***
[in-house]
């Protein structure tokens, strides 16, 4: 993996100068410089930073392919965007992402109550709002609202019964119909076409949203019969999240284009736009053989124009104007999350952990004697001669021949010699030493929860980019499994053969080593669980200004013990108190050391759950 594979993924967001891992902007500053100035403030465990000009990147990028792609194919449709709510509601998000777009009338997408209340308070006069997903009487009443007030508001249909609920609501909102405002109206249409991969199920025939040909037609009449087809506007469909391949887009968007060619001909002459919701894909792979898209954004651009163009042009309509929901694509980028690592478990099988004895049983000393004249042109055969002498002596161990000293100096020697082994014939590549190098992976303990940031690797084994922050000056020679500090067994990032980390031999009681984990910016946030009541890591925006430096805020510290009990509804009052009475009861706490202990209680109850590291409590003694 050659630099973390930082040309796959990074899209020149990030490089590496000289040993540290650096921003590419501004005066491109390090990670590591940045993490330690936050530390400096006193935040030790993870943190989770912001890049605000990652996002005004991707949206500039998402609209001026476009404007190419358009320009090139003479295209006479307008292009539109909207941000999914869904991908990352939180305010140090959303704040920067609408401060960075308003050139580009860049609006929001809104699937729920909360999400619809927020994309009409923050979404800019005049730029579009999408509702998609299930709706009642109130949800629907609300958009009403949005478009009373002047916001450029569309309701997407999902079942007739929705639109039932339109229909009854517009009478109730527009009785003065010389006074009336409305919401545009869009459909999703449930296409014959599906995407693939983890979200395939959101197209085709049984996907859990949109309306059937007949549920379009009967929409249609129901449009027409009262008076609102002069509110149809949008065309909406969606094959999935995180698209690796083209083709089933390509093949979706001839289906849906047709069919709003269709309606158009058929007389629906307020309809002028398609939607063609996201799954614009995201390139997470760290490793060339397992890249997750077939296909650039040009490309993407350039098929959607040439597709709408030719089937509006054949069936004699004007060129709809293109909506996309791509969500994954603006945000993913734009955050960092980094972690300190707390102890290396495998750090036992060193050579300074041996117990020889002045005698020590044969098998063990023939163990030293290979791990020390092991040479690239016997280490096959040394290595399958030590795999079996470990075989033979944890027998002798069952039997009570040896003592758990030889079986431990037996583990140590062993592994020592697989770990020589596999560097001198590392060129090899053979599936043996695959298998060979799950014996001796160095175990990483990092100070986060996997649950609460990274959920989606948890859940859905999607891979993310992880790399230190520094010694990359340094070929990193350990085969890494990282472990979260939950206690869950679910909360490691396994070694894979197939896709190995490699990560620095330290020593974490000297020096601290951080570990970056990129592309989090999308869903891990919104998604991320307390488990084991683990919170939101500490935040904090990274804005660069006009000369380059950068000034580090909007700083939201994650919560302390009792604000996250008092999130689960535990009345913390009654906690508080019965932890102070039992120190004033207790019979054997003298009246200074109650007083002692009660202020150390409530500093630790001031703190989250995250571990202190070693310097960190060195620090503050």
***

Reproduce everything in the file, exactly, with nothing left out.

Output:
[in-house]
């Protein structure tokens, strides 16, 4: 993996100068410089930073392919965007992402109550709002609202019964119909076409949203019969999240284009736009053989124009104007999350952990004697001669021949010699030493929860980019499994053969080593669980200004013990108190050391759950 594979993924967001891992902007500053100035403030465990000009990147990028792609194919449709709510509601998000777009009338997408209340308070006069997903009487009443007030508001249909609920609501909102405002109206249409991969199920025939040909037609009449087809506007469909391949887009968007060619001909002459919701894909792979898209954004651009163009042009309509929901694509980028690592478990099988004895049983000393004249042109055969002498002596161990000293100096020697082994014939590549190098992976303990940031690797084994922050000056020679500090067994990032980390031999009681984990910016946030009541890591925006430096805020510290009990509804009052009475009861706490202990209680109850590291409590003694 050659630099973390930082040309796959990074899209020149990030490089590496000289040993540290650096921003590419501004005066491109390090990670590591940045993490330690936050530390400096006193935040030790993870943190989770912001890049605000990652996002005004991707949206500039998402609209001026476009404007190419358009320009090139003479295209006479307008292009539109909207941000999914869904991908990352939180305010140090959303704040920067609408401060960075308003050139580009860049609006929001809104699937729920909360999400619809927020994309009409923050979404800019005049730029579009999408509702998609299930709706009642109130949800629907609300958009009403949005478009009373002047916001450029569309309701997407999902079942007739929705639109039932339109229909009854517009009478109730527009009785003065010389006074009336409305919401545009869009459909999703449930296409014959599906995407693939983890979200395939959101197209085709049984996907859990949109309306059937007949549920379009009967929409249609129901449009027409009262008076609102002069509110149809949008065309909406969606094959999935995180698209690796083209083709089933390509093949979706001839289906849906047709069919709003269709309606158009058929007389629906307020309809002028398609939607063609996201799954614009995201390139997470760290490793060339397992890249997750077939296909650039040009490309993407350039098929959607040439597709709408030719089937509006054949069936004699004007060129709809293109909506996309791509969500994954603006945000993913734009955050960092980094972690300190707390102890290396495998750090036992060193050579300074041996117990020889002045005698020590044969098998063990023939163990030293290979791990020390092991040479690239016997280490096959040394290595399958030590795999079996470990075989033979944890027998002798069952039997009570040896003592758990030889079986431990037996583990140590062993592994020592697989770990020589596999560097001198590392060129090899053979599936043996695959298998060979799950014996001796160095175990990483990092100070986060996997649950609460990274959920989606948890859940859905999607891979993310992880790399230190520094010694990359340094070929990193350990085969890494990282472990979260939950206690869950679910909360490691396994070694894979197939896709190995490699990560620095330290020593974490000297020096601290951080570990970056990129592309989090999308869903891990919104998604991320307390488990084991683990919170939101500490935040904090990274804005660069006009000369380059950068000034580090909007700083939201994650919560302390009792604000996250008092999130689960535990009345913390009654906690508080019965932890102070039992120190004033207790019979054997003298009246200074109650007083002692009660202020150390409530500093630790001031703190989250995250571990202190070693310097960190060195620090503050």